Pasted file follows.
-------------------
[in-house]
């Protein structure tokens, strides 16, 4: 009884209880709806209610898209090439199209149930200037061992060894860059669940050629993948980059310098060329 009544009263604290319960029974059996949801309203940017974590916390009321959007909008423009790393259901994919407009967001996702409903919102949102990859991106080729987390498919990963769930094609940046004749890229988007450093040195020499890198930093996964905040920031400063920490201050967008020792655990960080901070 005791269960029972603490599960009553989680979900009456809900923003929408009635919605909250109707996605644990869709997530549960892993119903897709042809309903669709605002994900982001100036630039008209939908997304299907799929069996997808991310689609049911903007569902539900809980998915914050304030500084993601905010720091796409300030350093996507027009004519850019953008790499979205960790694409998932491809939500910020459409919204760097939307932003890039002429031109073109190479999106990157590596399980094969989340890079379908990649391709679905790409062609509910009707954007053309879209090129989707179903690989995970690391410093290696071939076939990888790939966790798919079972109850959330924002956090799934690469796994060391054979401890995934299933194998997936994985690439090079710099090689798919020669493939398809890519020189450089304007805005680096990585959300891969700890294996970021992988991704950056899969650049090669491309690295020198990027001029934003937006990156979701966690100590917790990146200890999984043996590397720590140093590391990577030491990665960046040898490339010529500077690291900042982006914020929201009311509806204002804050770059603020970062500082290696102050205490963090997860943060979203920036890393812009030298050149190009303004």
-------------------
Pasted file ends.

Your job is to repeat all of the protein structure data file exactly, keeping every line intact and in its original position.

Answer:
[in-house]
């Protein structure tokens, strides 16, 4: 009884209880709806209610898209090439199209149930200037061992060894860059669940050629993948980059310098060329 009544009263604290319960029974059996949801309203940017974590916390009321959007909008423009790393259901994919407009967001996702409903919102949102990859991106080729987390498919990963769930094609940046004749890229988007450093040195020499890198930093996964905040920031400063920490201050967008020792655990960080901070 005791269960029972603490599960009553989680979900009456809900923003929408009635919605909250109707996605644990869709997530549960892993119903897709042809309903669709605002994900982001100036630039008209939908997304299907799929069996997808991310689609049911903007569902539900809980998915914050304030500084993601905010720091796409300030350093996507027009004519850019953008790499979205960790694409998932491809939500910020459409919204760097939307932003890039002429031109073109190479999106990157590596399980094969989340890079379908990649391709679905790409062609509910009707954007053309879209090129989707179903690989995970690391410093290696071939076939990888790939966790798919079972109850959330924002956090799934690469796994060391054979401890995934299933194998997936994985690439090079710099090689798919020669493939398809890519020189450089304007805005680096990585959300891969700890294996970021992988991704950056899969650049090669491309690295020198990027001029934003937006990156979701966690100590917790990146200890999984043996590397720590140093590391990577030491990665960046040898490339010529500077690291900042982006914020929201009311509806204002804050770059603020970062500082290696102050205490963090997860943060979203920036890393812009030298050149190009303004």